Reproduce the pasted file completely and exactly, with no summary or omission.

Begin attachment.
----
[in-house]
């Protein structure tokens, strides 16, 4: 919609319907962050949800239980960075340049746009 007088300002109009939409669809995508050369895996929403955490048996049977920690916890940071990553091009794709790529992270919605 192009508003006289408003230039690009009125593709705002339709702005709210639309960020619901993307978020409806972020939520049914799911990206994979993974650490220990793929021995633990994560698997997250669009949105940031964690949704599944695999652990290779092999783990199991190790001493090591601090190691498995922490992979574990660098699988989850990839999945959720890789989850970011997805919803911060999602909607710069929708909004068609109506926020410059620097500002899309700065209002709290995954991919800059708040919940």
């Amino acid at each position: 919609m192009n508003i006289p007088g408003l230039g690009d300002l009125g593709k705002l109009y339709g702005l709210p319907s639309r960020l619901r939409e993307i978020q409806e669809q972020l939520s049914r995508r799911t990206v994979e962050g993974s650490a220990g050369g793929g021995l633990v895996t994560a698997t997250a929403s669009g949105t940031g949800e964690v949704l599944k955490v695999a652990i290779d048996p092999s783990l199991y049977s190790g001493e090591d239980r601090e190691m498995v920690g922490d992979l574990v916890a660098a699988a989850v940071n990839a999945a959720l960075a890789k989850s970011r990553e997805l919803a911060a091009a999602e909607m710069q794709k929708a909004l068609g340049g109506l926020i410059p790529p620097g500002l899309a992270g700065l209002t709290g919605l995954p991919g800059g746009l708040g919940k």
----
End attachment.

[in-house]
């Protein structure tokens, strides 16, 4: 919609319907962050949800239980960075340049746009 007088300002109009939409669809995508050369895996929403955490048996049977920690916890940071990553091009794709790529992270919605 192009508003006289408003230039690009009125593709705002339709702005709210639309960020619901993307978020409806972020939520049914799911990206994979993974650490220990793929021995633990994560698997997250669009949105940031964690949704599944695999652990290779092999783990199991190790001493090591601090190691498995922490992979574990660098699988989850990839999945959720890789989850970011997805919803911060999602909607710069929708909004068609109506926020410059620097500002899309700065209002709290995954991919800059708040919940």
């Amino acid at each position: 919609m192009n508003i006289p007088g408003l230039g690009d300002l009125g593709k705002l109009y339709g702005l709210p319907s639309r960020l619901r939409e993307i978020q409806e669809q972020l939520s049914r995508r799911t990206v994979e962050g993974s650490a220990g050369g793929g021995l633990v895996t994560a698997t997250a929403s669009g949105t940031g949800e964690v949704l599944k955490v695999a652990i290779d048996p092999s783990l199991y049977s190790g001493e090591d239980r601090e190691m498995v920690g922490d992979l574990v916890a660098a699988a989850v940071n990839a999945a959720l960075a890789k989850s970011r990553e997805l919803a911060a091009a999602e909607m710069q794709k929708a909004l068609g340049g109506l926020i410059p790529p620097g500002l899309a992270g700065l209002t709290g919605l995954p991919g800059g746009l708040g919940k």